Bakke Norman, S.C. has experienced attorneys with expertise in employment law matters. We employ skilled legal assistants and paralegals to help you and your attorney with your file and to assure you of the best professional representation. You are encouraged to contact the legal assistant or paralegal regarding any questions about your case if the attorney is unavailable. A legal assistant or paralegal is not an attorney and is not permitted to give legal advice. However, the legal assistant or paralegal can answer many questions regarding your case. The legal assistant or paralegal will refer questions calling for legal advice to your attorney.

What Will Your Attorney Do?

Your attorney will advise you about the law and help you prepare and present your case, which might involve hiring or consulting other professionals such as private investigators, physicians, psychologists or vocational rehabilitation counselors.

We will keep you advised regarding the legal proceedings, give you our advice regarding your options and answer any questions you have.

What Does It Cost?

Clients of Bakke Norman, S.C. are normally charged for legal services on a contingent fee basis or based on the total time spent on the file. The type of fee will be discussed and agreed between you and your attorney. If you and your attorney agree to a contingent fee, the attorney fees will be a percentage of what you are awarded or what you receive. If you and your attorney agree that the fee will be based on the time spent on your file, an hourly fee will be charged. The hourly rate charged can vary based on the experience and expertise of the attorney working on the file and the complexity of the issues presented. Time records are maintained for all work on the file, including telephone calls. These records are one factor used to calculate your bill unless you have a different fee agreement with your attorney.

An employment matter’s cost is difficult to predict accurately. The cost depends on the amount of work required of us, the number of witnesses and documents, the complexity of the legal issues involved, and our opponent’s attitude and behavior.

During our representation, we might advance certain fees and costs for our clients. These can include such items as filing fees, process servers’ fees, court reporter fees for depositions, witness subpoena fees, private investigator fees, expert witness fees, and so forth. We might ask you to pay some or all these fees and costs as your case proceeds. You will always be billed for the fees and costs we advance on your case. In certain employment cases, a prevailing employee is entitled to recovery of attorney’s fees and costs. Therefore, if you prevail, the opposing party might be ordered to pay your attorney’s fees and costs.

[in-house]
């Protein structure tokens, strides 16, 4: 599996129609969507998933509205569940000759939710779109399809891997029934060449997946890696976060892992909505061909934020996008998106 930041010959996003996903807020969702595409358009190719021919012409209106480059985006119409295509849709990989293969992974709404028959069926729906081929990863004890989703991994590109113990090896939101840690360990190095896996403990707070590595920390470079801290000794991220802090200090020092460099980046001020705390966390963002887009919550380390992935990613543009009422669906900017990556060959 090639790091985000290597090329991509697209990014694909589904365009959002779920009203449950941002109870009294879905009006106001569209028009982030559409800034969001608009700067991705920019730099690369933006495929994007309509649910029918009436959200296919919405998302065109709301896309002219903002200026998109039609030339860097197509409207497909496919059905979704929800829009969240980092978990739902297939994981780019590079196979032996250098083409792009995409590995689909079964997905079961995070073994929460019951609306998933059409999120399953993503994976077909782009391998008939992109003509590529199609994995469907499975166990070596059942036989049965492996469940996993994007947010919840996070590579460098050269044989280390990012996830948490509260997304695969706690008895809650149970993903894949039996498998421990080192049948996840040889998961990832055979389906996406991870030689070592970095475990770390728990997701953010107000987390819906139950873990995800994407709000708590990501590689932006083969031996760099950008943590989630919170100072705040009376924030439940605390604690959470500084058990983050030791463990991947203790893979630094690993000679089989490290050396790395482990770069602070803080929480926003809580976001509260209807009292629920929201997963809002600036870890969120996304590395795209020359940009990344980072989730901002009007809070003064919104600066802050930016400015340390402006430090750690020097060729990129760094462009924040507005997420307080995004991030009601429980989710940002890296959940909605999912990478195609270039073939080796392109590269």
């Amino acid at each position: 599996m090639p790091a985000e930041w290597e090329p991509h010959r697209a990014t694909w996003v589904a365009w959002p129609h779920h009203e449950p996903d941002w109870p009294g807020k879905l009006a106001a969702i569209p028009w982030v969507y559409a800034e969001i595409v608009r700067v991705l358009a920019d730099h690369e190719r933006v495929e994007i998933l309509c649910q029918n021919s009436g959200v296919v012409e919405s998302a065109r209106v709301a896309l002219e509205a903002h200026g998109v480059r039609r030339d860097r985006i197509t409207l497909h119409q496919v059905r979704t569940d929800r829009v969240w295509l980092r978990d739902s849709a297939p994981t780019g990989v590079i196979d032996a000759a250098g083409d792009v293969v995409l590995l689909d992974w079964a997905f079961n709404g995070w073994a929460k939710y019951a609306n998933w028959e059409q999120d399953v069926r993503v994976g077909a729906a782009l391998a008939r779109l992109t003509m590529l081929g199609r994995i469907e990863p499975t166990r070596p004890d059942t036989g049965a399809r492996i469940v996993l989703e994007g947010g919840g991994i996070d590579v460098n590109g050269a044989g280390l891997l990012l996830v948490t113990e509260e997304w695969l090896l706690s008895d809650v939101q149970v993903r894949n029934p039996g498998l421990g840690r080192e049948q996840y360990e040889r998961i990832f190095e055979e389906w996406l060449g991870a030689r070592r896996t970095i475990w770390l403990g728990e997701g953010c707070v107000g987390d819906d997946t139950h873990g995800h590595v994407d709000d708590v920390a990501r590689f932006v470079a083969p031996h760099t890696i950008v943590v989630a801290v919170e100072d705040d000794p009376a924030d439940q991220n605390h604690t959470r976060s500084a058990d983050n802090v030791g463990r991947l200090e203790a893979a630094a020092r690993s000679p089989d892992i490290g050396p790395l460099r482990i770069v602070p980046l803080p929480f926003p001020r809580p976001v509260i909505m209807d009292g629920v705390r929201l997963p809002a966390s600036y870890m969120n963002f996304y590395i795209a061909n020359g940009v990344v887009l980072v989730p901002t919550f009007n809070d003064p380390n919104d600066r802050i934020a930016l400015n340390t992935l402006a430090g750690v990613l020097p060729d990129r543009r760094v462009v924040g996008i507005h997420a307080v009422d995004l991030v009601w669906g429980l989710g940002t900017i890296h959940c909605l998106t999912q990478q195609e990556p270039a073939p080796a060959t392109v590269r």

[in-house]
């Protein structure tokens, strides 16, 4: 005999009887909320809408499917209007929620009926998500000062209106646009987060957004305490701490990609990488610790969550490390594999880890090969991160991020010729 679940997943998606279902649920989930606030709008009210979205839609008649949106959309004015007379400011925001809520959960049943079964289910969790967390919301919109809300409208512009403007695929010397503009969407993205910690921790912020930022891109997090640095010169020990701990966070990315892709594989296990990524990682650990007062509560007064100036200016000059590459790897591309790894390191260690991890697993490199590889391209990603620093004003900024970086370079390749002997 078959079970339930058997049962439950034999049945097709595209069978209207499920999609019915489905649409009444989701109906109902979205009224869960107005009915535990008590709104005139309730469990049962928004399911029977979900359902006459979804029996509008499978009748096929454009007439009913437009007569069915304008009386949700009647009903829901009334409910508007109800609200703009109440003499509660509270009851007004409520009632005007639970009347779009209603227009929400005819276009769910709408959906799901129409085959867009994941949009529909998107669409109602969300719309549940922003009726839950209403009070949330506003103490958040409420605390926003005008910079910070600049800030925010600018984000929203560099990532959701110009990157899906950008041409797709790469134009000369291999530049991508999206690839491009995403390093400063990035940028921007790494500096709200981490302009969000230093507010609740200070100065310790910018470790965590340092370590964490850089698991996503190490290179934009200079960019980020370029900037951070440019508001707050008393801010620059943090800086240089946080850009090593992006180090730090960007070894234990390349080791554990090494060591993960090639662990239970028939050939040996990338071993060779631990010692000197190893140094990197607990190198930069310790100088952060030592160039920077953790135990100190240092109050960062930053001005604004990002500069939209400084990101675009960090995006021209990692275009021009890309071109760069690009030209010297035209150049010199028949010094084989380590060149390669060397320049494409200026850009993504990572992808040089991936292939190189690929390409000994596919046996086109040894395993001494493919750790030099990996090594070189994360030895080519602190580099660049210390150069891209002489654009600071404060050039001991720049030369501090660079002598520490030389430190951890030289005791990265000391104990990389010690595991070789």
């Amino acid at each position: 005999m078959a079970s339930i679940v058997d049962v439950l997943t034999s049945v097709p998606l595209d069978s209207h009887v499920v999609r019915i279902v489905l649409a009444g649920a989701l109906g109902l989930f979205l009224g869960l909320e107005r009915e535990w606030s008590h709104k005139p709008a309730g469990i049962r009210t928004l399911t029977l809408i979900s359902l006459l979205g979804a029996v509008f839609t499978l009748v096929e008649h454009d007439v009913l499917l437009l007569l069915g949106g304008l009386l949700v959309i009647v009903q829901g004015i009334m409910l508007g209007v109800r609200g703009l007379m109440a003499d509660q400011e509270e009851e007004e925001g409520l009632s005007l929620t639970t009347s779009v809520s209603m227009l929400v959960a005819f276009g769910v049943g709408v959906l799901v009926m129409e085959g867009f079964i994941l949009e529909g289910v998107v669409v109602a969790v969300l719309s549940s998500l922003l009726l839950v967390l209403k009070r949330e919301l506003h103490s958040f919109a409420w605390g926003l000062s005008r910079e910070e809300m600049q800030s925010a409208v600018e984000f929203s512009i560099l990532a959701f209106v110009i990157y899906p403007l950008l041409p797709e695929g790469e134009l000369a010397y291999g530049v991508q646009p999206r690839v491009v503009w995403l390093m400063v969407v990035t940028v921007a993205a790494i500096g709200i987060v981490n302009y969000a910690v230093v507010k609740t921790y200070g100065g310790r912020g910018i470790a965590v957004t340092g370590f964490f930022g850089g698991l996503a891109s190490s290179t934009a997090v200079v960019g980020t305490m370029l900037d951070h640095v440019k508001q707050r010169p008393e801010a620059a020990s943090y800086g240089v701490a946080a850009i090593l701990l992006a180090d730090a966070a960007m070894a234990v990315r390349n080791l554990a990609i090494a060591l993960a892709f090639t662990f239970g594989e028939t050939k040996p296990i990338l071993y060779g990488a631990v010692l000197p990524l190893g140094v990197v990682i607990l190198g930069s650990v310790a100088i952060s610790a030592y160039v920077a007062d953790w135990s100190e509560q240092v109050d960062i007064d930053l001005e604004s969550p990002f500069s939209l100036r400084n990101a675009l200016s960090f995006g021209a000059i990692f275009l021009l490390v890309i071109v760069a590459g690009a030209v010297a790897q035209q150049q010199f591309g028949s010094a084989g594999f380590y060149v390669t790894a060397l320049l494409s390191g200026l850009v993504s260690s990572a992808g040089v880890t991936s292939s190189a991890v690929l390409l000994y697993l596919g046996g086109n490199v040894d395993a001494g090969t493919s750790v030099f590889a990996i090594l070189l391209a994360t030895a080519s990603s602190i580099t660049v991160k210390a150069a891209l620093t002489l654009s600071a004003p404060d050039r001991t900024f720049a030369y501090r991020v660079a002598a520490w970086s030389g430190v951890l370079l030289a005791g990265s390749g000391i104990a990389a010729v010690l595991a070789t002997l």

We must have an agreement with you regarding fees and costs before any work is started. If, for any reason, you do not have a complete understanding regarding the fees to be paid, please discuss this with your attorney immediately.

Telephone Calls and E-mail

We welcome your telephone calls and e-mail with questions about your case or with new information we need. When your attorney is in court or meeting with another client, your call might be referred to the legal assistant or paralegal assisting on your file. We will make every effort to respond to your inquiries promptly.


At various stages of the proceedings, we might explore the possibility of settlement. We might do this by informal contact with the other attorney or by a formal settlement conference. Although we will start and participate in settlement discussions, you are the only one who can agree on a settlement. Settlement might not be possible or advisable until all facts and values have been uncovered through the discovery process. When we have all the facts, we will offer you our professional advice and recommendations for settlement based on the law and our view of the case.